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Wednesday, February 19, 2020

A Constitutional Power That Ought Not Be Used

I want to draw an analogy that might be helpful in assessing the current standoff between the President and the Attorney General.

Suppose there is a very close election for a Senate seat in November. A legal fight is then waged in state court as part of a recount. The State Supreme Court says that the Democrat won. But in January 2021, Senate Majority Leader McConnell says "not so fast." The Senate, exercising its Article I power to judge the election of its members, then votes along party lines and says that the Republican won. The Republican is seated, and the Democrat goes home empty-handed.

Can the Senate do this? Of course it can. It just chooses not to. More precisely, since the 1980s each House of Congress has treated a state judgment about who wins a race as binding. But that judgment is not binding. The relevant house of Congress is the ultimate judge. Still, there are good reasons for treating the state judgment as binding. It's more neutral and more legitimate, unless there is some serious crookedness going on in a state's electoral process.

I think that same can be said for the President making individual decisions about prosecutions or sentencing recommendations. He can do this, but he shouldn't. If there are problems in the DOJ, the President should get a new Attorney General or replace some U.S. Attorneys.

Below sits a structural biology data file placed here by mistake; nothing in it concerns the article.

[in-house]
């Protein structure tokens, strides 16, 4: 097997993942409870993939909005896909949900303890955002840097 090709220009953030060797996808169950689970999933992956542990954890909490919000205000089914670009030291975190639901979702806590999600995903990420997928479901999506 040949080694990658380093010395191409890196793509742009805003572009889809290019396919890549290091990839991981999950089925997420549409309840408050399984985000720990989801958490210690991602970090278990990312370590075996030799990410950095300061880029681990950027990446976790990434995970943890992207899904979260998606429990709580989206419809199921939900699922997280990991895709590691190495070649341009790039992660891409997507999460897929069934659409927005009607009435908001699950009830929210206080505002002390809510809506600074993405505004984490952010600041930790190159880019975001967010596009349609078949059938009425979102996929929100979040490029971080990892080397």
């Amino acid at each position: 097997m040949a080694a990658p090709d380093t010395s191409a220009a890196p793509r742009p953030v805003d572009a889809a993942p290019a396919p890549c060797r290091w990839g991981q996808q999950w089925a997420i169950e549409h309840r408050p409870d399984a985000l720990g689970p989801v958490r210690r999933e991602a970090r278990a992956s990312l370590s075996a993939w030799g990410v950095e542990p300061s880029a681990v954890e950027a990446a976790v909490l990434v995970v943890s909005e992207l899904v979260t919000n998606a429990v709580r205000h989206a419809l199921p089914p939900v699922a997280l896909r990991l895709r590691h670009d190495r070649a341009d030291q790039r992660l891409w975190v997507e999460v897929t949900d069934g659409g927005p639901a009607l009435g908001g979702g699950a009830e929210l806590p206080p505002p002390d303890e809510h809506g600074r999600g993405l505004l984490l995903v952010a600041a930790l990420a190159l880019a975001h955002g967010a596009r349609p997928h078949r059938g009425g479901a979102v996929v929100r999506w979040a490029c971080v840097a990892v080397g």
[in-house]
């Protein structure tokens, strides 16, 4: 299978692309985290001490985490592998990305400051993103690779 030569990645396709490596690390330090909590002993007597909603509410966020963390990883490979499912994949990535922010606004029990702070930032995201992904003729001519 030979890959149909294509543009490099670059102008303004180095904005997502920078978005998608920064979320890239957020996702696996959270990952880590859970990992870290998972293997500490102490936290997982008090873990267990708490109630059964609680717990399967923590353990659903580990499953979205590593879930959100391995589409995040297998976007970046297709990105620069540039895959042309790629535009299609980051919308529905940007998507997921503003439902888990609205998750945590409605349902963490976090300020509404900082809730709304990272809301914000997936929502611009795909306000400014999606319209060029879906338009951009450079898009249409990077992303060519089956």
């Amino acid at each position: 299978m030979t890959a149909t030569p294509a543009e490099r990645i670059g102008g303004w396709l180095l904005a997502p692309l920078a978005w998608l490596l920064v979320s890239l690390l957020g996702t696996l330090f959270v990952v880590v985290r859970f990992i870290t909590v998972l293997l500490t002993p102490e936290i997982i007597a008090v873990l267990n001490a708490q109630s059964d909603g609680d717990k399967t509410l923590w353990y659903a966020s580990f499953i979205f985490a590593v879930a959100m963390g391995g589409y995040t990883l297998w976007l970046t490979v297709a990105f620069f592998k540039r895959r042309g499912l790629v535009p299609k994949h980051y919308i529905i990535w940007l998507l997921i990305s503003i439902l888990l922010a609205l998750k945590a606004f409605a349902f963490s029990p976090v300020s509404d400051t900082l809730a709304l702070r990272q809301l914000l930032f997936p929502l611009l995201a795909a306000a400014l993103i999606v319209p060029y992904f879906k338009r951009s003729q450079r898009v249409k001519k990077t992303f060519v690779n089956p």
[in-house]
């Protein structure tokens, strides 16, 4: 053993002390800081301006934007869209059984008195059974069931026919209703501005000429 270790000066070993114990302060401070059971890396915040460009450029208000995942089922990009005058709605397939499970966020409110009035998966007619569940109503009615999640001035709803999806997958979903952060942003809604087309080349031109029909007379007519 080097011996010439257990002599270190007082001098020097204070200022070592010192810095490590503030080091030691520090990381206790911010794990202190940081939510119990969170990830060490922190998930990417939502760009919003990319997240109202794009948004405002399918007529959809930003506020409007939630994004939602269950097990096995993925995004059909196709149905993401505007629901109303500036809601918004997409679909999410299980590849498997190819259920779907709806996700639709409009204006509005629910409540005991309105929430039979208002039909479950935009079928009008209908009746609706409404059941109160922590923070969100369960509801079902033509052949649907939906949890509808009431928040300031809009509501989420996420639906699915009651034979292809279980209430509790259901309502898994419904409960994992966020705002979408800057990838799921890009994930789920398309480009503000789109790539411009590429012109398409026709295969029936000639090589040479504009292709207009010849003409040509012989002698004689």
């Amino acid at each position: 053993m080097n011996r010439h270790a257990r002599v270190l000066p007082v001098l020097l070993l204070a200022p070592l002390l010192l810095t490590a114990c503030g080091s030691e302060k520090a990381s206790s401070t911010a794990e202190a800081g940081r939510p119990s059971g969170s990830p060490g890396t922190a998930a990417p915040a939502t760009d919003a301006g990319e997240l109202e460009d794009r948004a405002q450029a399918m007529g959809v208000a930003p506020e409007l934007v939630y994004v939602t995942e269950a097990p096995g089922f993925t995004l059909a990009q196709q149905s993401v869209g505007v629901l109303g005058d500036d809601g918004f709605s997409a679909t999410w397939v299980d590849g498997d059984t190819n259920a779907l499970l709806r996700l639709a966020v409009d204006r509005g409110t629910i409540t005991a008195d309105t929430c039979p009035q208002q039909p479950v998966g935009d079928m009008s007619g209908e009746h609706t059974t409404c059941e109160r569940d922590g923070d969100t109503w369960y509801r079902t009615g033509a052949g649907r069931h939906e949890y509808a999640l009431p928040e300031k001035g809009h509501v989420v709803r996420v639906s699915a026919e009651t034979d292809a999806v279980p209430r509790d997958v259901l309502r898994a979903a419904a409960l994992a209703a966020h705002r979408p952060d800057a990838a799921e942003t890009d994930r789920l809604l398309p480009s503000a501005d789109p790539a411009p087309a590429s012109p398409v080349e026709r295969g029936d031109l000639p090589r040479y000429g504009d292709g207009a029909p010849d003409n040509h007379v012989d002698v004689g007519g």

Posted by Gerard Magliocca on February 19, 2020 at 12:10 PM | Permalink

Comments

It's not even "clear" that the POTUS can make such decisions--except that it's certainly clear he *can't* do so for the reasons that are driving Trump's actions.


https://twitter.com/marty_lederman/status/1230155245797376002

Posted by: Marty Lederman | Feb 19, 2020 2:24:25 PM

This post, mixes too many issues all together, but one thing:

The decision of the court, is binding. But, not because it is neutral body and more legitimate body. For, this is only the outcome of broader and more fundamental principles:

First, the rule of law, as the ultimate principle, and, the fact that the court, is the ultimate expert of law. Practically, it means, that its interpretation is the binding one. Since, it is the ultimate and correct one.

The constitution indeed, grants the court, the power to resolve federal controversies. Here I quote the relevant part from the constitution (Sec 2, Article III - " The judicial branch ") here:

The judicial Power shall extend to all Cases, in Law and Equity, arising under this Constitution......

End of quotation:

So, controversies, arising under this constitution, are solved by federal court. That's it. So, if one standoff represents, federal issue, federal controversy, it is up to the court to deal with it ( if brought to it).

This is for too many reasons, but this one, is sufficient as such.

Thanks

Posted by: El roam | Feb 19, 2020 12:54:11 PM

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